The first time I encountered the band Emmure was when they were on the Metal Alliance Tour. The frontman had an NYC attitude with a fantastic guttural voice, the music was fairly heavy, and the crowd seemed entertained. Six years have gone by and Emmure’s lineup has changed multiple times, their music has evolved in different ways, and my personal encounters with lead singer Frankie Palmeri have been along the lines of mania; they range from extremely good to horrifically bad. But everyone evolves and Palmeri seems to have evolved in all the best directions, both personally and professionally. Last night’s gig at the small venue Rex Theater in Pittsburgh proved that Palmeri (the only original in the band) is looking toward the future and has learned much from the past.
Headlining a brutal metalcore lineup, Emmure hit the stage all business opening with “You Asked For It”. Touring their latest release, Look At Yourself, the band had become somewhat of a Nu-Metal influenced Metalcore band. One would have to be deaf to not hear the influence of Korn, Limp Bizkit, and Deftones bleed through their sound, but rather pissed off than melancholy. If nothing, Frankie is extremely passionate, and that comes through on stage and on tape, especially alongside the solid group since 2017 of guitarist Josh Travis(GLASS CLOUD, ex-THE TONY DANZA TAPDANCE EXTRAVAGANZA), bassist Phil Lockett(ex-THE TONY DANZA TAPDANCE EXTRAVAGANZA) and drummer Josh Miller (ex-GLASS CLOUD). Josh sounds absolutely amazing and combined with Frankie’s hip-hop style metal lyricism and a crushing groove from Lockett and Miller, Emmure is more solid now than ever. The band sticks to the Emmure formula of non-complicated guitar, no-frills vocals, and tuned to the floor low ends and the nearly sold-out audience was appreciative of sticking to what works.
All photos AWeldingphoto ○2018
Counterparts are no strangers to Pittsburgh, but it must have been a bit since they played a no barrier venue. Inviting the crowd to jump with abandon off the stage and take turns with vocals at times, The Rex went absolutely nuts making it have the crazy atmosphere of shopping during Black Friday. The energy was palpable and Counterparts fed off of it like hungry wolves. In fact, by the end, they declared that it was one of the best if not the best show they ever had. I would have to agree. Vocalist Brendan Murphy (once again, the only original member) led the crew of Adrian Lee (rhythm guitar), Blake Hardman (lead guitar), Kyle Brownlee (drums), Tyler Williams (bass, backing vocals) to get the crowd in a frenzy for the entire set. One might say that Counterparts stole the show and that argument would be very hard to refute.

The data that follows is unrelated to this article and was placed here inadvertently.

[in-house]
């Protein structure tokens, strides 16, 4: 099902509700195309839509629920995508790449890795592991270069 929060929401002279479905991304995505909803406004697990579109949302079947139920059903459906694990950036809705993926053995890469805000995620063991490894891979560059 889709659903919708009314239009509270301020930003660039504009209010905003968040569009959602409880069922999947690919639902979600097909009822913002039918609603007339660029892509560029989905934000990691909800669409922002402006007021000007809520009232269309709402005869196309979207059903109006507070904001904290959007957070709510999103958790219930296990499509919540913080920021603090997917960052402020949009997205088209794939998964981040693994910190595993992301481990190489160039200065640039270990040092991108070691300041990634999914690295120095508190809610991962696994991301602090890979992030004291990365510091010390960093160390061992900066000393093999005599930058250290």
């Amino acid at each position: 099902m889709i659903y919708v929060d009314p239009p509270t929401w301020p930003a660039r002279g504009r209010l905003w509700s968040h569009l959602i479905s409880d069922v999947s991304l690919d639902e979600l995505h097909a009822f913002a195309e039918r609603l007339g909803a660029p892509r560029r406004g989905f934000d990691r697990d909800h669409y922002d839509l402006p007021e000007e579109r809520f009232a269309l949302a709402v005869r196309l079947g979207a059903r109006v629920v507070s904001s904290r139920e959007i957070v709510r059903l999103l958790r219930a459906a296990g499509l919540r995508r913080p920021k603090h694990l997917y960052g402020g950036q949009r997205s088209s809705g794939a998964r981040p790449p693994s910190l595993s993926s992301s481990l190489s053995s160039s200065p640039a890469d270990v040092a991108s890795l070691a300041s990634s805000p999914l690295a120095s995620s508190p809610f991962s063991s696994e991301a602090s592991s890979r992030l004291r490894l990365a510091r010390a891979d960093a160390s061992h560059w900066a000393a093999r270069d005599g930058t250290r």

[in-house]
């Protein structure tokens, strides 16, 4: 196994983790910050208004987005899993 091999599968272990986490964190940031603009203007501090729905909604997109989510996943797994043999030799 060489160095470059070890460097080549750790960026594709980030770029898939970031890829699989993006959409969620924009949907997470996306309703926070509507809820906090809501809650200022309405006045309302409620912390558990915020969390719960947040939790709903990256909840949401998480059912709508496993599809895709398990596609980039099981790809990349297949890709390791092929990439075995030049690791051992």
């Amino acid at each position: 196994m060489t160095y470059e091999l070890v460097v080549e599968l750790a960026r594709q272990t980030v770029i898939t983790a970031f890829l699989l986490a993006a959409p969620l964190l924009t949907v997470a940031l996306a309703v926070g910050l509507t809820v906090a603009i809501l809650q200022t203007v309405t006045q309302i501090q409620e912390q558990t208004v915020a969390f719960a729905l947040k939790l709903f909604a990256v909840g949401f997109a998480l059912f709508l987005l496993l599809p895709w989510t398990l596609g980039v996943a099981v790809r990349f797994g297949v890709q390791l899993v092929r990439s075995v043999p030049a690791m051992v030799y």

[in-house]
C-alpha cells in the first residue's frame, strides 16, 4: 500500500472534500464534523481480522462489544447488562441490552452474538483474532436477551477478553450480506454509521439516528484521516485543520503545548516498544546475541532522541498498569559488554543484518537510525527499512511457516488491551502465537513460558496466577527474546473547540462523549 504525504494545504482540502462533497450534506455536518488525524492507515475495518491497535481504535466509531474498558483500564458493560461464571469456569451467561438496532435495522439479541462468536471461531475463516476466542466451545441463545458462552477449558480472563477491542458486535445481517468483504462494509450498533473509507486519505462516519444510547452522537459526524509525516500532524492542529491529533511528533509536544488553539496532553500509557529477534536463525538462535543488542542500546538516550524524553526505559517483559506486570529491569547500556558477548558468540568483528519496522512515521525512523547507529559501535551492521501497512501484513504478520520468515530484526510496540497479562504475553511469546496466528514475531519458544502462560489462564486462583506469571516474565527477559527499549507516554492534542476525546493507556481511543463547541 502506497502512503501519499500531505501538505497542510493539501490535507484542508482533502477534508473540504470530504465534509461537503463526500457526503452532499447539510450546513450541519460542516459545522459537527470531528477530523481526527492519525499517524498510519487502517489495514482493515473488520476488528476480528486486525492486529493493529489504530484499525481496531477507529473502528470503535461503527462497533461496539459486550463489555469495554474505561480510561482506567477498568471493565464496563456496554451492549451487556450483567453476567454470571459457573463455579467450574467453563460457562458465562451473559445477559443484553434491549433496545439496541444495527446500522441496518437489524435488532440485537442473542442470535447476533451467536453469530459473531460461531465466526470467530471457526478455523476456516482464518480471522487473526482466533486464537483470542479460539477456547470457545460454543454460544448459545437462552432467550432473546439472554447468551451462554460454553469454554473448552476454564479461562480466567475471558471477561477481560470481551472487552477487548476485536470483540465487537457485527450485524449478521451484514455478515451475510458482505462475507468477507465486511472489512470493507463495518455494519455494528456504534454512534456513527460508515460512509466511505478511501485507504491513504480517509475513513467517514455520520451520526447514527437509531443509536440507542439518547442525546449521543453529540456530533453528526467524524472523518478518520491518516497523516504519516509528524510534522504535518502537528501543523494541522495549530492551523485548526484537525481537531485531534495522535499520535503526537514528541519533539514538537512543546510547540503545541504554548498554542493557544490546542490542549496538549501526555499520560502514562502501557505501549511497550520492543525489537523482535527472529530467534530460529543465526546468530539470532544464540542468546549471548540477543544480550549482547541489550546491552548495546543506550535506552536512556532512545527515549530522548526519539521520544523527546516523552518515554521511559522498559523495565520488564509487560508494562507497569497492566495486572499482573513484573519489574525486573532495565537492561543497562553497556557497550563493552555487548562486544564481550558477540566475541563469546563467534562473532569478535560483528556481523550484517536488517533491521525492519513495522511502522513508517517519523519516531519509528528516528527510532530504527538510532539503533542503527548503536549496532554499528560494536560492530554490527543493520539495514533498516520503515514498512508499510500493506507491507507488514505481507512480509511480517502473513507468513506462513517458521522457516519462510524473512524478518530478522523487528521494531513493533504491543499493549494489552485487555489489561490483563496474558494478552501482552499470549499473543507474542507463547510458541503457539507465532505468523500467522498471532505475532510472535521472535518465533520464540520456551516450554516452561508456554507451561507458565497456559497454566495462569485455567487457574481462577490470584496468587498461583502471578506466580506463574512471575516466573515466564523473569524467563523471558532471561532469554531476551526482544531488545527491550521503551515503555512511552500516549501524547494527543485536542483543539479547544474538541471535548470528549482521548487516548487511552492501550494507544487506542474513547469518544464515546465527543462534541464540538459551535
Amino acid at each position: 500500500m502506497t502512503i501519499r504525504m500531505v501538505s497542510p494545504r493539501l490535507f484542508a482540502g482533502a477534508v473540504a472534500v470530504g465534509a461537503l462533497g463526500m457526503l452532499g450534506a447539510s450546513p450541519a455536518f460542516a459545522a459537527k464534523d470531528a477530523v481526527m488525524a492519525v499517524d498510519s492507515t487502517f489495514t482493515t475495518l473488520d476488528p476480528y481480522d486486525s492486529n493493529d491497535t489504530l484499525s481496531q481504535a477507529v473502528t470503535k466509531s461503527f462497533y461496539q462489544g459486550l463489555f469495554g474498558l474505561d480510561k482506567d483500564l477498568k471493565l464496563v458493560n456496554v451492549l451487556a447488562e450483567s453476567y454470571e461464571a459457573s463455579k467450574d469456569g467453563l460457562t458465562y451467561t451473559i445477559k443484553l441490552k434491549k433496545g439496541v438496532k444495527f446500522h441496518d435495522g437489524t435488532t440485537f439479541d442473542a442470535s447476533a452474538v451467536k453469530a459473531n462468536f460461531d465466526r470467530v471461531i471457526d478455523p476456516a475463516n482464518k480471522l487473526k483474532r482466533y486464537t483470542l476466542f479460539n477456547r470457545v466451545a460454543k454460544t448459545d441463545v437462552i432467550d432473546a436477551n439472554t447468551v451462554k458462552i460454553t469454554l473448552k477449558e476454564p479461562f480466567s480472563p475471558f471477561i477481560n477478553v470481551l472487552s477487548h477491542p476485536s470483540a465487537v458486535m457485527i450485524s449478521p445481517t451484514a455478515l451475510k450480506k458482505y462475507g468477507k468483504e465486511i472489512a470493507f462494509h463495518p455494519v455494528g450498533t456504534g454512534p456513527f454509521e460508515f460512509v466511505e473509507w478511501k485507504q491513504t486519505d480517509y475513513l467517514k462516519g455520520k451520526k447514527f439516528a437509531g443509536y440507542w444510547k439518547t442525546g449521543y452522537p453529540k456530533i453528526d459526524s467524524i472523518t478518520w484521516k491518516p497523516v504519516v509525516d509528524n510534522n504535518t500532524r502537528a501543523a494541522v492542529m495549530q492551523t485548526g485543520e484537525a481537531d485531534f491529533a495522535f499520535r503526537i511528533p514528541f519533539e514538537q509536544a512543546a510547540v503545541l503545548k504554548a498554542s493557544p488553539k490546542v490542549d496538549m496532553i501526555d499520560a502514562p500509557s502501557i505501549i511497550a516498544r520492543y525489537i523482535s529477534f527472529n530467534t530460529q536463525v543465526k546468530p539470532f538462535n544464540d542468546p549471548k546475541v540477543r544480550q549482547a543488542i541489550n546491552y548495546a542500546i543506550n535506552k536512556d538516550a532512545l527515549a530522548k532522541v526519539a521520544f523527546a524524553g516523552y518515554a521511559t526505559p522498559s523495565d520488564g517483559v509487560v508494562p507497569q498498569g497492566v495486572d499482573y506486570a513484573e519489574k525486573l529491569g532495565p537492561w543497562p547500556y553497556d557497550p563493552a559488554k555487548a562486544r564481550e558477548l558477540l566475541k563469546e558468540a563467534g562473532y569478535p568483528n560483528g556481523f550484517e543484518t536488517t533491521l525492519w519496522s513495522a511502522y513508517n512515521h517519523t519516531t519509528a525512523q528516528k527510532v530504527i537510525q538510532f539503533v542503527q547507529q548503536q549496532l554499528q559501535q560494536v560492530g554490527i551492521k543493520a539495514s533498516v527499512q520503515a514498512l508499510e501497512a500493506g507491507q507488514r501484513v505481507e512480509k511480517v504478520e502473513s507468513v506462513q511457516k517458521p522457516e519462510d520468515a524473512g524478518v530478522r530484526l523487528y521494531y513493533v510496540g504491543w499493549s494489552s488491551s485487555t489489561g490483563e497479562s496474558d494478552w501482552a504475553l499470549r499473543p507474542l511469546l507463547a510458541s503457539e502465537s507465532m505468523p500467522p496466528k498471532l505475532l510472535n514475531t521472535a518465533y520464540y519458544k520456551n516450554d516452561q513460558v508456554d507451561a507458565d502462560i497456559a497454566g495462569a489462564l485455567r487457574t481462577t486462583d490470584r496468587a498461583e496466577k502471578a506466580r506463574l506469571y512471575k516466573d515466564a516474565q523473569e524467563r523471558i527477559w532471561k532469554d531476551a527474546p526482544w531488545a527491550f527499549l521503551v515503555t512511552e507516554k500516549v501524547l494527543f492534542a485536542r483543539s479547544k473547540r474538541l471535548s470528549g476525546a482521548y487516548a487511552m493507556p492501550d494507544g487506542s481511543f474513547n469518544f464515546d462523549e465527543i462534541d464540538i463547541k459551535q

The band King 810 of Flint, Michigan was a perfect fit for the tour. Often described as nu-metalcore, the band has certainly had their share of controversy. Often using violent imagery and lyrics, the band has been criticized heavily, not only for their imagery but for incidents of weapons charges, shows out of control, kicked out of venues, and at one point a video being kicked off YouTube. The band recently launched Part 1 of ‘THIS IS KING,’ an episodic documentary piece which gives fans an unfiltered look into their lives and performances. For future episodes of ‘THIS IS KING,’ fans can subscribe to the band’s YouTube (ironically enough).
As reported earlier by this blog, PHub, the premier online destination for adult entertainment, debuted the NSFW music video for “La Petite Mort.” The clip is the first to incorporate on-screen sex in an 8-minute long music video. The video, which was shot in Los Angeles and directed by the band’s own David Gunn, is a provocative piece of erotica featuring adult film stars Jenna Foxx, Jasmine Summers, Amber Ivy, Lily Jordan, Alex Legend and Jake Jace. “La Petite Mort,” which refers to “The Little Death” (the sensation of orgasm as likened to death), is matched with explicit visuals in the official video conjuring the darkness and desperation of sexuality.
“A lot of the ideas for our videos came together in the songwriting process. This one was no exception,” said Gunn. “The record touches on sex in a lot of ways. It used to be that sex and rock and roll went hand in hand, but that archetype has been reconstructed over the years to make way for a safe/tame/boring/politically correct culture, which we have never belonged to. It’s sad that something so inherent and necessary has become taboo, but we have done what we always do and that is to follow the art wherever it must go regardless of how uncharted the territory may be.”
Gun n and co. brought their intense performance to Pittsburgh last night but performed as bass, drums, vocalist, and computer (handling the guitar duties). Personally, I’m not a massive fan of this use of computers replacing an instrument rather than being just an enhancement to the music, but it was unclear at press time what the reasoning might be for this. The style of singing is more of a talk/rap (Gunn also raps under his surname) combined with serious low-end guitars and blunt drums. Just watch the video for Alpha & Omega and you can get an idea of how intense the band is. As controversial and polarizing as the band can be, they certainly put their heart and soul into their performance and although very dark in lighting was very interesting at a minimum and highly impressionable, to say the least to what was, unfortunately, a short set.
Varials out of Philly opened the show with a sound that has been described as, “augment an airtight assault of metallic unpredictability and hardcore spirit with poetic punchlines and lyrical storytelling that wouldn’t be out of place on a Kendrick Lamar verse”(Fearless Records). Fan faves “Deadweather” and “Stigmata” were definite standouts and they were an excellent choice to get the evening started.